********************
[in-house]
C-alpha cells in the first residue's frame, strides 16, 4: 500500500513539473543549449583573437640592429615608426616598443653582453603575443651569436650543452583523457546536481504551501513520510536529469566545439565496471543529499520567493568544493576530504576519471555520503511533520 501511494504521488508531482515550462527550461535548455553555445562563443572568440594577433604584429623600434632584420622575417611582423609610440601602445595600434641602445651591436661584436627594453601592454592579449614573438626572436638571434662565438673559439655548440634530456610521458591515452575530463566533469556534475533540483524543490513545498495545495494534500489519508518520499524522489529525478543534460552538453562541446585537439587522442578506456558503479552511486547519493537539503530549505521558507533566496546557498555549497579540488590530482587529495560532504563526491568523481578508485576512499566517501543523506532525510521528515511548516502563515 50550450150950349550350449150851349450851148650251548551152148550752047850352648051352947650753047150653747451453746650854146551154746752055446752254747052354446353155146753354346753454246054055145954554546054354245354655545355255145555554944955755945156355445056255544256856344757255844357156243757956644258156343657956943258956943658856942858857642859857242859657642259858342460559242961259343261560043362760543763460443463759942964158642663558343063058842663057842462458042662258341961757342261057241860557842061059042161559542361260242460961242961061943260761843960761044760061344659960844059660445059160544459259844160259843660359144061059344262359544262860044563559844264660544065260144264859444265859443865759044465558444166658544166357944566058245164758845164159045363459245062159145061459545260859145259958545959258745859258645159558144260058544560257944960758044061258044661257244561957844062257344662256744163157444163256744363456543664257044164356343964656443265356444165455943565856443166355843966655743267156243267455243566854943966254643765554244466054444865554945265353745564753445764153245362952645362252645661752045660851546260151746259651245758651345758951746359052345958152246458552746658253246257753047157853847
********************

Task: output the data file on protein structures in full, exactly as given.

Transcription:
[in-house]
C-alpha cells in the first residue's frame, strides 16, 4: 500500500513539473543549449583573437640592429615608426616598443653582453603575443651569436650543452583523457546536481504551501513520510536529469566545439565496471543529499520567493568544493576530504576519471555520503511533520 501511494504521488508531482515550462527550461535548455553555445562563443572568440594577433604584429623600434632584420622575417611582423609610440601602445595600434641602445651591436661584436627594453601592454592579449614573438626572436638571434662565438673559439655548440634530456610521458591515452575530463566533469556534475533540483524543490513545498495545495494534500489519508518520499524522489529525478543534460552538453562541446585537439587522442578506456558503479552511486547519493537539503530549505521558507533566496546557498555549497579540488590530482587529495560532504563526491568523481578508485576512499566517501543523506532525510521528515511548516502563515 50550450150950349550350449150851349450851148650251548551152148550752047850352648051352947650753047150653747451453746650854146551154746752055446752254747052354446353155146753354346753454246054055145954554546054354245354655545355255145555554944955755945156355445056255544256856344757255844357156243757956644258156343657956943258956943658856942858857642859857242859657642259858342460559242961259343261560043362760543763460443463759942964158642663558343063058842663057842462458042662258341961757342261057241860557842061059042161559542361260242460961242961061943260761843960761044760061344659960844059660445059160544459259844160259843660359144061059344262359544262860044563559844264660544065260144264859444265859443865759044465558444166658544166357944566058245164758845164159045363459245062159145061459545260859145259958545959258745859258645159558144260058544560257944960758044061258044661257244561957844062257344662256744163157444163256744363456543664257044164356343964656443265356444165455943565856443166355843966655743267156243267455243566854943966254643765554244466054444865554945265353745564753445764153245362952645362252645661752045660851546260151746259651245758651345758951746359052345958152246458552746658253246257753047157853847